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Shadow Spirit, The
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by Jay Seaver

"A cozy mystery that takes a turn into pulp grandeur."
4 stars

SCREENED AT THE 2008 FANTASIA FESTIVAL: Modern genres and their rules have been fairly rigidly codified for a while now, but it wasn't always thus; the original pulps and serials would mix them up with abandon. The novels of Natsuhiko Kyogoku appear to be throwbacks to that kind of audaciousness, if "The Shadow Spirit" is any indication.

It starts out looking like a classic detective story, the sort that might show up on PBS's Mystery! series, albeit with an unusual detective: Reijiro Enokizu (Hiroshi Abe) can see a person's memories. After a brief prologue where we see him demonstrate this ability to Shunko Kubo (Kankuro Kudo) during their WWII service, the film picks up in the early 1950s, where Enokizu's uncle, a movie studio executive, wants the private detective to find the missing daughter of one of his stars, Yoko "Minami" Yuzuki (Hitomi Kuroki), who is potentially the heir to a vast fortune. It is not a good time to be a missing young girl, as across Tokyo, a group of writers - Tatsumi Sekiguchi (Kippei Shiina), Atsuko Chuzenji (Rena Tanaka), and Morihiko Toriguchi (Magi) - and cops Aoki (Keisuke Horibe) and Kiba (Hiroyuki Miyasako) are investigating gruesome murders where only mismatched limbs have been found. To get to the bottom of their cases, both groups will have to consult with Atsuko's brother, Akihiko "Kyogokudo" Chuzenji (Shin'ichi Tsutsumi), a rare book dealer whose encyclopedic knowledge of spirituality and the occult serves him well in his avocation of exorcist. Boxes of one sort or another will play a role in the investigation - Kubo, now a pulp fiction writer, finds them comforting, having the opposite of claustrophobia; a strange Shinto sect called the "Purifiers of the Sacred Box" claims they can remove people's ills; and there's a strange box-like building high on a mountaintop where Dr. Koshiro Mimakasa (Akira Emoto) did research during the war.

The Shadow Spirit is actually the second movie adapted from a novel series, so what comes across to foreign audiences as surprising leaps from one genre to another will likely seem just like how these stories work to the Japanese. It is an interesting marriage of forms, though: The sleuths are a group of charming characters that it's quite easy to grow comfortable with, a fairly perfect fit for the mystery novel feel of the early film - even though set in post-war Tokyo, there is something very Agatha Christie about the movie's first act. They remain that way as the film goes on, even though the crimes have gotten much nastier, and they're now surrounded by the nasty pulp dismemberments and mad scientists out of old serials. The movie takes on the feel of a serial by the end, especially in how they could be quite far afield from how they started by the time they finished.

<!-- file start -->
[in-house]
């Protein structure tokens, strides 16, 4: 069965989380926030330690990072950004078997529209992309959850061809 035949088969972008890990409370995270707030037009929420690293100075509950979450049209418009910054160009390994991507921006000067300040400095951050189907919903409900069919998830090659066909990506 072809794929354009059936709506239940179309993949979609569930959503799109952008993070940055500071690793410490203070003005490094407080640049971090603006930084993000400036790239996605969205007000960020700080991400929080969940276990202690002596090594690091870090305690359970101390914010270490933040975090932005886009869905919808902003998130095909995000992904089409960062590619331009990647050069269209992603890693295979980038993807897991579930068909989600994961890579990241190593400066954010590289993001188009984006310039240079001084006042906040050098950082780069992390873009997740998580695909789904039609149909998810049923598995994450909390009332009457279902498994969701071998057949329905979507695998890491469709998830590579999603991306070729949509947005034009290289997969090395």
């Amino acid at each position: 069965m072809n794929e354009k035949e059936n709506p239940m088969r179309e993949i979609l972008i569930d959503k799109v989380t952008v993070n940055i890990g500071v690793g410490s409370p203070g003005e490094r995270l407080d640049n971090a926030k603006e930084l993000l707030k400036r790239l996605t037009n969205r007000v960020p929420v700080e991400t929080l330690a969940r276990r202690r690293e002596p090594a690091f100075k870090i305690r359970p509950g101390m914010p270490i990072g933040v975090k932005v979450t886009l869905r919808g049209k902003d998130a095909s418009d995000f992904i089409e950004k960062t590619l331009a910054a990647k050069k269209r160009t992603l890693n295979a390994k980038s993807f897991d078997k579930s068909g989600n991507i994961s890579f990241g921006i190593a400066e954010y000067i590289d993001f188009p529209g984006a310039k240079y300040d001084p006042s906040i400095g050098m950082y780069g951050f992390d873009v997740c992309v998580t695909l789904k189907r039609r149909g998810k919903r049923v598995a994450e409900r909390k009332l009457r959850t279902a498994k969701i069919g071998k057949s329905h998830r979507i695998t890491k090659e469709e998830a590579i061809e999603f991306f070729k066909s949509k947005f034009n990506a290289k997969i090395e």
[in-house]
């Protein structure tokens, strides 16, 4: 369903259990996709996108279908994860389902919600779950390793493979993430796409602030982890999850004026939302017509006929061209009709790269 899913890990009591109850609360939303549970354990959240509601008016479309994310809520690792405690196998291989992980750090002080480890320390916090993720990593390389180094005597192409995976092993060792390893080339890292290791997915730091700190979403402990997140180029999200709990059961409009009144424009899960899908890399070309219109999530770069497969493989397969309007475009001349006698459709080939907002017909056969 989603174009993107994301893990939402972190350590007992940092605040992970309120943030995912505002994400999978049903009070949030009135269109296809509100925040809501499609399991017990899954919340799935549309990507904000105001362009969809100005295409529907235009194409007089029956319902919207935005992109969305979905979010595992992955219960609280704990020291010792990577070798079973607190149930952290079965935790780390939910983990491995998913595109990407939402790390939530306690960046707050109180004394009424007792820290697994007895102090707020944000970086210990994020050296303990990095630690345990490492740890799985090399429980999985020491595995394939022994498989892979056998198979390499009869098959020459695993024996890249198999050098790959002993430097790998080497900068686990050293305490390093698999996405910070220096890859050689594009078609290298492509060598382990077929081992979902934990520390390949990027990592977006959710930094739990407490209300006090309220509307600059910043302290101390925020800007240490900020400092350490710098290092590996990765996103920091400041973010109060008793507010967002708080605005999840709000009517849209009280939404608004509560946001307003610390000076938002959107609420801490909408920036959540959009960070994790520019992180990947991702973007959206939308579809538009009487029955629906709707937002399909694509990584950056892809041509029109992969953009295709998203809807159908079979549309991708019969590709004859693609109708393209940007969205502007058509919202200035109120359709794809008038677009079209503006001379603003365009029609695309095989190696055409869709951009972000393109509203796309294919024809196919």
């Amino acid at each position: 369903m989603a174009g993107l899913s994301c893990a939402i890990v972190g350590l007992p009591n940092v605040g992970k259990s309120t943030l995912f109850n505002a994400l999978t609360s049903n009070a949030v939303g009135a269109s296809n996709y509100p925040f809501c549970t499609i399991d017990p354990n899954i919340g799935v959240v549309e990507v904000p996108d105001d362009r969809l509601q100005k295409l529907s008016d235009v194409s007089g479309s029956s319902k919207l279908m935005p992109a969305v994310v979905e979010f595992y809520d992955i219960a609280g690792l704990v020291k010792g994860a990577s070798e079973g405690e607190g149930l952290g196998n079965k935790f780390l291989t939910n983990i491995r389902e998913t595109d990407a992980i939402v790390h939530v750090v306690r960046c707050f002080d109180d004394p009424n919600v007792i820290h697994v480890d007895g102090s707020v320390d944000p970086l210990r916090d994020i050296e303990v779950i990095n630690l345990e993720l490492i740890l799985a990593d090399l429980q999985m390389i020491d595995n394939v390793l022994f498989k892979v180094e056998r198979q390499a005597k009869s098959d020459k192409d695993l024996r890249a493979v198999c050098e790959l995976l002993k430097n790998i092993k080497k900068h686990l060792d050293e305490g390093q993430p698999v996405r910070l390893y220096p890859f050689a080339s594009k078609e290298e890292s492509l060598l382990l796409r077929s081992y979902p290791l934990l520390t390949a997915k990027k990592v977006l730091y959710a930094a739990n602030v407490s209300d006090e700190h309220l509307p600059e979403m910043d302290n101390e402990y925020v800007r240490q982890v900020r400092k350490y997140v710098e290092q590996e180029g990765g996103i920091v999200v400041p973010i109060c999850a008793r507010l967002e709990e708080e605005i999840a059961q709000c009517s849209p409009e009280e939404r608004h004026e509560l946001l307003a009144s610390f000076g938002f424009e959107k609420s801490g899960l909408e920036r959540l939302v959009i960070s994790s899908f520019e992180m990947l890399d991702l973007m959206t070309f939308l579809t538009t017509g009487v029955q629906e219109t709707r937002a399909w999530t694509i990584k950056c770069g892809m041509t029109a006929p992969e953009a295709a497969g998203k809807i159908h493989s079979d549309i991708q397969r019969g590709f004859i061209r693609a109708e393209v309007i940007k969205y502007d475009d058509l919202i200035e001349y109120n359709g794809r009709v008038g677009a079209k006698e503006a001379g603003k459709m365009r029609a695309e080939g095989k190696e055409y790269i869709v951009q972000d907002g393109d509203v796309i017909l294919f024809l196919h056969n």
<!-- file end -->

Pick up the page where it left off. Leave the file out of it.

It's a strange balancing act that they pull to make it work, going from cozy mystery to pulp thriller to sci-fi, with stops at the occult in between. I'm curious how this looked on film in Japan; the festival HD projection wasn't quite the greatest, making it look like television. That initially felt appropriate, as it seemed to match those UK detective series, and looking at Katsumi Yanagishima's credits it doesn't seem out of line; he works with Takeshi Kitano a lot, and his films sometimes have that sort of restrained look. The design work is quite nifty, drawing on several different 1950s influences - Enokizu dresses like Cary Grant, with his world having that sort of stylish look; Yoko's "Lady Samurai" film is a lovely bit of pastiche; and this inside of the "Box Building" does a fine job of walking the line between a grandiose mad scientist's lair and something that might have been considered practical at the time. Writer-director Masato Harada is good at keeping things fun while also making the danger real.

His cast is a big part of that. Hiroshi Abe initially looks like he's going to be the film's lead, and he makes Enokizu charmingly eccentric; he's got the part of gentleman detective down cold. He moves toward the background when Shin'ichi Tsutsumi shows up (these are apparently called the "Kyogokudo" stories), and that seems perfectly natural. Kyogokudo's way of approaching crime and adventure is oddly hypnotic; Tsutsumi has can deliver an assured lecture, both in terms of laying out the mystery's solution and what the various elements mean spiritually. He's also quite playful at times: There's a wonderful scene where he's convincing scam artists that they actually have tapped into something dangerous; he steps about the room precisely, ending on a couple funny steps, explaining that "Chaplin and flamenco are yin and yang", and the audience just might be inclined to buy it too, even though it seems like it has to be a joke.

The rest of the cast is highly enjoyable, too, especially Rena Tanaka as the cute but skilled girl reporter and Akira Emoto as a mad scientist who is a true believer in the rightness of his terrifying work. Hiroyuki Miyasako and Keisuke Horibe play partners who seem as though they've been bickering for years, and Keppei Shiina is good as the shy writer aspiring to more than the pulps. Hitomi Kuroki is also a winner as Yoko; she ties the story together and serves as its heart.

And now, off to find out whether Kyogoku's novels have english-language translations, or whether the first film is available in the U.S. "The Shadow Spirit" is all over the place, but I do find myself wanting to see more of these characters.

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originally posted: 07/16/08 00:50:49
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